A Virginia Muslim woman says she was fired from her job at a dental clinic for refusing to take off her hijab (head scarf), saying that her employer told her he wanted to keep the office “neutral” and that her garment might offend patients, The Independent is reporting.
Najaf Khan said she didn’t wear her hijab when she went for her job interview at Fair Oaks Dental Care Clinic, nor did she wear it on her first two days on the job. But on the third day, she decided to wear it – a decision she would come to regret.
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“I didn’t think it was going to be a big issue. I was completely aware he might ask me, but I didn’t know it would come down to the fact that if I wear it, I can’t work there.”
Khan says her firing was even more surprising considering that she had been getting positive performance reviews up until the point she was fired.
“I was astonished because he had been saying I was doing so well. I received an email the Friday morning saying how much positive enthusiasm I was bringing to the dental office.”
The hijab, or head scarf, is a traditional head covering worn by some Muslim women as a sign of modesty. In much the same way that some Jews keep Kosher while others do not, or some Catholics eschew meaton Fridays while others do not, not all Muslim women wear the hijab (or wear it all the time). Whether or not Islam requires Muslim women to wear the hijab at all times is a matter of debate in the Muslim community.
“No employee should face termination because of his or her faith or religious practices. We call on Fair Oaks Dental Care to reinstate the Muslim employee and to offer her reasonable religious accommodation as mandated by law.”
At this point it bears noting that, as of this writing, Fair Oaks Dental Care Clinic has not responded to requests for comment, so we only have Khan’s side of the story. UPDATE: Fair Oaks Dental Care Clinic has responded, on the clinic’s Facebook page.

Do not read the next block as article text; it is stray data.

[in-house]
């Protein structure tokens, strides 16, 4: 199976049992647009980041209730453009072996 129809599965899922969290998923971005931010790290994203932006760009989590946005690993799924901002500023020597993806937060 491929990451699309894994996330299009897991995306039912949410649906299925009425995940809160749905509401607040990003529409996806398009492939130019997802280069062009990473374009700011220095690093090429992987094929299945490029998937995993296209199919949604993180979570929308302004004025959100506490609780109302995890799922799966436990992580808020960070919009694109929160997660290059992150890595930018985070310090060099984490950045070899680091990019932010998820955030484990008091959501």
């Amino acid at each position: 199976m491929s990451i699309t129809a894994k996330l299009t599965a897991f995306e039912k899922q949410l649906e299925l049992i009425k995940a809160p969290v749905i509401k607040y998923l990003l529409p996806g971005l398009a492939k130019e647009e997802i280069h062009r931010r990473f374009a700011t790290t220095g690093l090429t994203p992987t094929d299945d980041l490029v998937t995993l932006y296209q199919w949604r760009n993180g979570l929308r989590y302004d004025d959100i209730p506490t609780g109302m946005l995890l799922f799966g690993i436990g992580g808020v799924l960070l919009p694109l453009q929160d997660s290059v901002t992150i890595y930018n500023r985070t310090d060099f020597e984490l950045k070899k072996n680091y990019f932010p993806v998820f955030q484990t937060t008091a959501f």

“We only asked Ms. Khan to wear a separate clean hijab (office worn only) or wear a sanitary head cover over her hijab while seeing patients in the office just like we require all employees to wear scrubs and not street clothes in the office when treating patients. Ms. Khan did not find this suitable and she then walked out on her own accord.”
So if Ms. Khan’s version of events is true, does she have a leg to stand on, legally? Maybe.
According to the Equal Employment Opportunity Commission, federal law prohibits employers with 15 or more employees from discriminating against employees on the basis of religion (it is not clear how many employees work at Fair Oaks Dental Care Clinic).
“[The law] protects all aspects of religious observance, practice, and belief, and defines religion very broadly to include not only traditional, organized religions such as Christianity, Judaism, Islam, Hinduism, Buddhism, and Sikhism, but also religious beliefs that are new, uncommon, not part of a formal church or sect, only subscribed to by a small number of people, or may seem illogical or unreasonable to others.”
That means an employer must make “reasonable accommodation” when it comes to employees of different religious beliefs. Just what “reasonable accommodation” actually means, though, is handled largely on a case-by-case basis.
And Khan may have the Supreme Court on her side. In 2015, the Court sided with a different Muslim woman, Samantha Elauf, who wasn’t hired at Abercrombie & Fitch because she wore a hijab.
Do you think Fair Oaks Dental Care Clinic was within its rights to fire Najaf Khan for not taking off her hijab when asked?
[Image via Shutterstock/Taraskin]